Report Questions Forests' Effectiveness in Storing Carbon

Report Questions Forests' Effectiveness in Storing Carbon

Image CC licensed by Flickr user Ian Muttoo

A new study suggests declining tree growth in certain regions may hinder their ability to store carbon dioxide and help the world meet emissions reduction targets.

Researchers at the University of Guelph in Ontario, Canada, believe estimates of how much carbon may be stored in forests may be overblown. This is because trees in temperate and boreal forests have grown more slowly, therefore storing less carbon than expected.

"We need to entirely rethink impacts of climate change," Madhur Anand, a professor in Guelph's School of Environmental Sciences, said in a statement. "We need to consider multiple stressors and interactions with disturbances. More research is needed in these areas to better predict implications for forest productivity, management and even restoration."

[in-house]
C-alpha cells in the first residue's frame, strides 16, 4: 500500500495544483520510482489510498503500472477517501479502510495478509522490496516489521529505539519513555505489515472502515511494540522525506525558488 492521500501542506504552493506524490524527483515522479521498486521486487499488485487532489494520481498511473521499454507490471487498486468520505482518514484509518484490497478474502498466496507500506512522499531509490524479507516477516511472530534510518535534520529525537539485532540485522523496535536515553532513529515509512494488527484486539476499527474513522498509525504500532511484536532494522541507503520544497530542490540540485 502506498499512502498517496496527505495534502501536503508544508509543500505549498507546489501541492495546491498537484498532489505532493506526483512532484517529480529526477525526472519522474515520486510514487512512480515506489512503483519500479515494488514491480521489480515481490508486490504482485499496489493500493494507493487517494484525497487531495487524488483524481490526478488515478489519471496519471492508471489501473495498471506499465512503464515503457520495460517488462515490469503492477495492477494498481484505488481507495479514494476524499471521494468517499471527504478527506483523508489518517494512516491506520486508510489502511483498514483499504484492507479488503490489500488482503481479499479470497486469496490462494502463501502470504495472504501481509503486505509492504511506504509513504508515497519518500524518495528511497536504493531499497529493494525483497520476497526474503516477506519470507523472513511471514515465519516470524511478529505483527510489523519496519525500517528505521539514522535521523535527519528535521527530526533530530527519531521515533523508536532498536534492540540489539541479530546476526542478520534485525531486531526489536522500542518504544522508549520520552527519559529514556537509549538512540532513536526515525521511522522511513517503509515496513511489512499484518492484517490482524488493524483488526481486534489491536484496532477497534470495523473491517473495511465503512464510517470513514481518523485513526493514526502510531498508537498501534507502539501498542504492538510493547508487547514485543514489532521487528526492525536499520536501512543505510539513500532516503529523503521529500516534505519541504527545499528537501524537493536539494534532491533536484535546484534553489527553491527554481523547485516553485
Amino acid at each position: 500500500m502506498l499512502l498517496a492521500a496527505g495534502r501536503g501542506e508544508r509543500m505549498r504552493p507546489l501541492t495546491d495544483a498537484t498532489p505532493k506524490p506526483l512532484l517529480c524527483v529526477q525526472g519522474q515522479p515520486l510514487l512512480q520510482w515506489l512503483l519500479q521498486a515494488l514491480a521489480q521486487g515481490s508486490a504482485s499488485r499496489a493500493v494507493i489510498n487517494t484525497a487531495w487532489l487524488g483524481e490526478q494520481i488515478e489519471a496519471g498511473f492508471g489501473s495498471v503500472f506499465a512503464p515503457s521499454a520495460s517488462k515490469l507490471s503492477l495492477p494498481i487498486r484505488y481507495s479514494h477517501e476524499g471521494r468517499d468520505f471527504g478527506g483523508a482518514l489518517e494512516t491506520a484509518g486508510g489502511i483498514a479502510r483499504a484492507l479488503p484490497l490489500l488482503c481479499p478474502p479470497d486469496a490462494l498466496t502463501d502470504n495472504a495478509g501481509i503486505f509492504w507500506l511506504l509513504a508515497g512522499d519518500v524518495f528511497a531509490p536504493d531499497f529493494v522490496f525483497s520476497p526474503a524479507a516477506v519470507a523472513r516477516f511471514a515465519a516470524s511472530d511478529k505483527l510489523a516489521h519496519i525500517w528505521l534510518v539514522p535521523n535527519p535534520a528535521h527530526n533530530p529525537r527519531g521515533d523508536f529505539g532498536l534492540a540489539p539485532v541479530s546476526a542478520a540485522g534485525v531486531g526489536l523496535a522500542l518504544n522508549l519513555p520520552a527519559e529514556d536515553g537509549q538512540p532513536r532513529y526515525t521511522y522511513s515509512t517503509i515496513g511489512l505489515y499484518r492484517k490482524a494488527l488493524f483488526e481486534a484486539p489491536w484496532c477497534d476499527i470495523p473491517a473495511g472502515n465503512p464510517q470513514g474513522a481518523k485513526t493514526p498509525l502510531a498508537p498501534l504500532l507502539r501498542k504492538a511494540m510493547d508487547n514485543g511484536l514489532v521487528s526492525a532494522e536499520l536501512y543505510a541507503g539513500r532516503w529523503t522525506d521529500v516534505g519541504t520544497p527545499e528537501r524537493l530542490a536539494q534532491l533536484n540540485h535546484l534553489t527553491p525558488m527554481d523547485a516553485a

Anand's findings conflict with earlier predictions that forests would benefit from a rise in atmospheric CO2. Instead, some trees have begun to use water more efficiently, but this didn't prevent a decline in growth. Some trees with growth declines not clearly linked to climate change should be researched more thoroughly since they could be suffering from a lack of nutrients, Anand said.

Anand's team examined red oaks, red maples, red pine and black spruce in Ontario. The findings were published last month in the peer-reviewed international journal PLoS ONE.

Image CC licensed by Flickr user Ian Muttoo.